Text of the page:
It’s taken exactly three days for the 2013 Major League Baseball season to nearly etch its place in history, as Texas Rangers pitcher Yu Darvish came within one out of recording the 24th perfect game in league history in a 7-0 win over the Houston Astros Tuesday night.

With just one out separating Darvish from a perfect game, Astros shortstop Marwin Gonzalez stepped to the plate. Not regarded as much of a slugger, it seemed like Darvish was about to ascend to early-season stardom.

Gonzalez had other plans. With a ground-ball single up the middle, Gonzalez ended all chance of history and Darvish left the game after 8.2 innings of stellar work. Teammate Michael Kirkman came in to record the final out.

Darvish was absolutely dominant from his opening pitch. The 26-year-old right-hander fanned the first two Astros who took the plate en route to recording 14 strikeouts on the night. Darvish fanned those batters on only 111 pitches, throwing 78 strikes as he dared Houston’s hitters to make good contact. 

The Astros failed for 8.2 innings, and this performance bodes wonderfully for Darvish‘s 2013 season. 

In just his second season stateside, Darvish was expected by many to take a gigantic leap this season. Gifted with a multitude of pitches at a variety of speeds and solid command, Darvish was considered a superstar in waiting. 

He put all of those gifts to work on Tuesday. Mixing pitches and locations, Darvish fooled an Astros lineup that most consider below-average on their best night. Though he has to be disappointed with not finishing the job, Darvish should take solace in the fact his achievement captured the nation’s attention.

As always, Twitter was abuzz both during and after Darvish‘s historic performance. Here is a look at all the best thoughts and reactions from around the web.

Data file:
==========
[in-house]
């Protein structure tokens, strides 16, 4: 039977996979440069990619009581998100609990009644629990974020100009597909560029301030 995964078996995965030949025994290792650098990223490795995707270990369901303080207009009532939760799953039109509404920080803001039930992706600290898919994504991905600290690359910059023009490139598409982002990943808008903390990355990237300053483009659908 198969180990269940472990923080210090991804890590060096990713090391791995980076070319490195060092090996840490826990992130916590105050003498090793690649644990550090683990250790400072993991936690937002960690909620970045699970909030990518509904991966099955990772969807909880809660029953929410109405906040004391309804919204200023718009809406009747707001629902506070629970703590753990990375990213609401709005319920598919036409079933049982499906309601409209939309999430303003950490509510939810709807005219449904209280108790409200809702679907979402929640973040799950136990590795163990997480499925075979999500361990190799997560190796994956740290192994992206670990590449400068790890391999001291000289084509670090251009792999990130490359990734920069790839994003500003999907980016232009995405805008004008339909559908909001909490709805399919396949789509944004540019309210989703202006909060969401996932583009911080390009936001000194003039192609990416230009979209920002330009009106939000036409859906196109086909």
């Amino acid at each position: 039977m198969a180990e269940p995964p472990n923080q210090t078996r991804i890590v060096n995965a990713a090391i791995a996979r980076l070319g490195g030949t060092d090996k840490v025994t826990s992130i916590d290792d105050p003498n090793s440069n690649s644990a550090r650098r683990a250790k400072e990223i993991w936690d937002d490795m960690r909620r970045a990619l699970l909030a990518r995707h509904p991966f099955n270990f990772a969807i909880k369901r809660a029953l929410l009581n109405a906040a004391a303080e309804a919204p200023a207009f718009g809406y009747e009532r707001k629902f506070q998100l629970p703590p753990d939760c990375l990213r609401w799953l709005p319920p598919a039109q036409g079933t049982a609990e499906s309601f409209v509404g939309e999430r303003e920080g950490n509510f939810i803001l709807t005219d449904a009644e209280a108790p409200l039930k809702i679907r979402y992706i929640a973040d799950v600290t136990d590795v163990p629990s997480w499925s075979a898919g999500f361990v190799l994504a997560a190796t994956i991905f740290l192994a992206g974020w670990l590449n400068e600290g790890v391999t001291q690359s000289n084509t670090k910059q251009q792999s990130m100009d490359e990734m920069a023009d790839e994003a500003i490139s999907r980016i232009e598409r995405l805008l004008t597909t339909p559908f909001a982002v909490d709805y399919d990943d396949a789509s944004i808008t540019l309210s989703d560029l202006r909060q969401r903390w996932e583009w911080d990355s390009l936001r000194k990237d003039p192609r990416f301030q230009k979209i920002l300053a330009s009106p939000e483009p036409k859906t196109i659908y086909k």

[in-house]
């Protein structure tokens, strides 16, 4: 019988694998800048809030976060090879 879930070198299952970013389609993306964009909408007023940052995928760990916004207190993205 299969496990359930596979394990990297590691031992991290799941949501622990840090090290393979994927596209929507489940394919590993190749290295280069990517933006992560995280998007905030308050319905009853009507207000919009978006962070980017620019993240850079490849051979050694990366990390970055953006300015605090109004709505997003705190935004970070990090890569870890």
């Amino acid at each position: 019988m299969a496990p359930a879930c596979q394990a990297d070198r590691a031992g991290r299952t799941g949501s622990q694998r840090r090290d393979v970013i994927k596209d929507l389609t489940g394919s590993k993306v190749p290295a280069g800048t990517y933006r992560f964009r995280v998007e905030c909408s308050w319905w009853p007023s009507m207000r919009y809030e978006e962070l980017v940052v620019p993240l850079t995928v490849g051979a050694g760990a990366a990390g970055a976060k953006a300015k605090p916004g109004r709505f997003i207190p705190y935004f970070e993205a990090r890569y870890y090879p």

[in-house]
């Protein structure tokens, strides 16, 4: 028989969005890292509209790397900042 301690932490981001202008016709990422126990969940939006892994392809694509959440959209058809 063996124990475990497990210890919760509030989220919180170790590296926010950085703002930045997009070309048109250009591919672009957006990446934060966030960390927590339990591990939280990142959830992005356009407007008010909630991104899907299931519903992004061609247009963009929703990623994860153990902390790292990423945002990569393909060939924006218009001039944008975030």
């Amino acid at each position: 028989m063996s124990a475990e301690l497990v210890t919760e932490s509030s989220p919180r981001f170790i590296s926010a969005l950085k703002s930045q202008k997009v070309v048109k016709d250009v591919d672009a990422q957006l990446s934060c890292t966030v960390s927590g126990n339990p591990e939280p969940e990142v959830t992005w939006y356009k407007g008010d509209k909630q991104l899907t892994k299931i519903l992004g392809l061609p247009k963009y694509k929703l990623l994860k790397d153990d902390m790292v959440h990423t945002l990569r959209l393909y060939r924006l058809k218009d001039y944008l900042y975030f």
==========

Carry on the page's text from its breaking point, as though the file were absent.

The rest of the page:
Bleacher Report’s Twitter feed had a great graphic showing just how close Darvish came to snagging Gonzalez’s hit:

Behind the plate for Darvish‘s near-perfecto was the always controversial A.J. Pierzynski. Sports Pickle theorized that Darvish may have had an ulterior motive for throwing the ball with such velocity:

Pierzynski also offered up a four-letter quote after Darvish gave up his hit, per ESPN’s Buster Olney:

As Darvish‘s pitch count rose, there were some concerns out there about stretching him this far in his first start. But, as Grantland’s Bill Simmons points out, the chance for history was just too much to pass up:

It took a while, but it looks like CSN’s Ray Ratto after the sixth inning worked:

As one would expect for someone with Darvish‘s stuff, this isn’t the first time the Rangers ace has pushed the limits of perfection. As ESPN Stats & Info points out, Darvish also brought a perfect game through five innings against the Royals last September:

Matt Sussman of Baseball Prospectus makes a very valid point about giving up hits in perfect game bids:

Jim Rome needed exactly one good look at the Astros lineup to know this will probably be a long season in Houston:

There was some (very small) good that came of Darvish‘s lack of perfection. As ESPN’s Darren Rovell notes, the enterprising soul responsible for putting up his ticket prior to the game’s completion won’t be fetching as much as he or she hoped:

Nevertheless, we’ll likely all look at Tuesday night as history lost. Yu Darvish‘s performance was fantastic and captured every baseball fan’s attention, but missed the mark by one mere grounder up the middle.

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